Voting, therefore, will often be a complicated activity. Before making a moral decision and hurriedly following the loudest crowd, the voter should endeavor to learn more, to research more political viewpoints, and ultimately to better understand what a proper political philosophy entails.
Catholics would do well to realize that voting is more than picking a side, and even being libertarian does not necessarily mean sticking with one party label. Conscience matters, and philosophy matters. Parties—less so.
A War of Christian Values?
Politics can be polarizing. We’ve seen this throughout history, with warring factions of religious and royal figures, as well as in modern times, with liberal Christians arguing with libertarian Catholics, or Conservatives over what God might think about a particular issue.
But it’s important to remember that extremist political viewpoints tend to dehumanize our fellow man. Suggesting someone’s personal belief or political party makes them your enemy is dangerous thinking. Not coincidentally, extreme political views have been the start of many atrocities throughout history.
One thing every Christian should agree, regardless of their denomination, is that war is an ugly thing, and that wishing evil upon your neighbor or friend is contrary to what Christianity preaches about love, acceptance, and being patient—yes, even with one’s enemies.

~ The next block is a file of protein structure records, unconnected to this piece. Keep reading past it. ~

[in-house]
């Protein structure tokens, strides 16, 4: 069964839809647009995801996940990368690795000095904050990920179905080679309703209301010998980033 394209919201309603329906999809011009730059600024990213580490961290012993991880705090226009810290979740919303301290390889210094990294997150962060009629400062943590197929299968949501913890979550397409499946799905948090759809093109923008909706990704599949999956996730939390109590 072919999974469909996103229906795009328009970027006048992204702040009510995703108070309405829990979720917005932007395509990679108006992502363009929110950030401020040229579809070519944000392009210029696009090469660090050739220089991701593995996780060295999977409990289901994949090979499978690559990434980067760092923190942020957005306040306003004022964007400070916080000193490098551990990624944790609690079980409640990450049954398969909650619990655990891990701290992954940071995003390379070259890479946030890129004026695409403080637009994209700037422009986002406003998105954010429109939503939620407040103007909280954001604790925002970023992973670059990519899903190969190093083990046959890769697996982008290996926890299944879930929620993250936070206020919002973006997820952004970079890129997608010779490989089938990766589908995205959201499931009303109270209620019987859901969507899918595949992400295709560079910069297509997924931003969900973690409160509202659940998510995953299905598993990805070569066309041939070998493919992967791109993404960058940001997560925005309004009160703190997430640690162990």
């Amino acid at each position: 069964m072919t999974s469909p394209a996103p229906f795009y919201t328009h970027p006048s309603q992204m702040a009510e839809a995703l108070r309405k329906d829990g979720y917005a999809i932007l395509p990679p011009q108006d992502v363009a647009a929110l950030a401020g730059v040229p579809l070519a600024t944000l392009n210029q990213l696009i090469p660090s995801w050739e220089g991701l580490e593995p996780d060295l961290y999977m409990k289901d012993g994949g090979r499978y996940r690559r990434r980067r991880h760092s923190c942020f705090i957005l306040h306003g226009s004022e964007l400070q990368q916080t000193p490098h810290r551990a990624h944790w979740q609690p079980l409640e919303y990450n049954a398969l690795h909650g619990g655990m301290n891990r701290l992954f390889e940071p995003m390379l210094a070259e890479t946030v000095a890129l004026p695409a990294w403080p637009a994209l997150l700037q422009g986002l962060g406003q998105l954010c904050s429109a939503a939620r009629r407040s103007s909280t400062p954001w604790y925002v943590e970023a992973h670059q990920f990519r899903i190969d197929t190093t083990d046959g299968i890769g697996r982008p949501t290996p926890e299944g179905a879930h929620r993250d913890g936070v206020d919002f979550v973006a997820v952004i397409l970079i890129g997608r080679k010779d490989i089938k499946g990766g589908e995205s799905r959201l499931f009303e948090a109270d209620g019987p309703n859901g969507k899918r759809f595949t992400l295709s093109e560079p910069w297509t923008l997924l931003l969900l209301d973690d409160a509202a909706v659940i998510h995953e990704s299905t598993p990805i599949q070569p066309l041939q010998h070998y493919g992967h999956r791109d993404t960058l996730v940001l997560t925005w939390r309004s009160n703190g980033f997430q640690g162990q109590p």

One’s perspective can often be broadened by talking to someone of a different, less-understood viewpoint. Seeking to understand before reacting is almost always the better part of valor. For some reading this article, that might be investigating the libertarian perspective for the first time.
Jesus Did Not Elevate Charity Over Spiritual Things
Voting should not be a legal or ethical problem for anyone, and it shouldn’t be taken for granted.
If anything, voting for your party may be a test of one’s faith and conscience. And in that regard, rereading the scriptures may help you reach a viewpoint closer to your core beliefs.
When analyzing the teachings of Jesus Christ from the Gospels, Jesus is sometimes inaccurately portrayed as a singularly self-sacrificing figure—despite the fact that he stressed individual self-responsibility and anti-government messages on several occasions.
- Jesus said His kingdom would be no part of “this world” (John 18:36)
- Jesus resisted the crowds when they tried to make him king (John 6:15)
- Jesus told Judas “The poor you will always have with you, but you will not always have Me.” (Matthew 26:11)
- Jesus said “Follow me: and let the dead bury their dead.” (Matthew 8:22)
- Jesus said “Do you suppose that I came to grant peace on earth? I tell you, no, but rather division.” (Luke 12:51)
However, this line of thought is not suggesting that Christians never can work with (or for) the government. Listen to LCI’s previous podcast on “Protect and Serve” in which service to the state is discussed.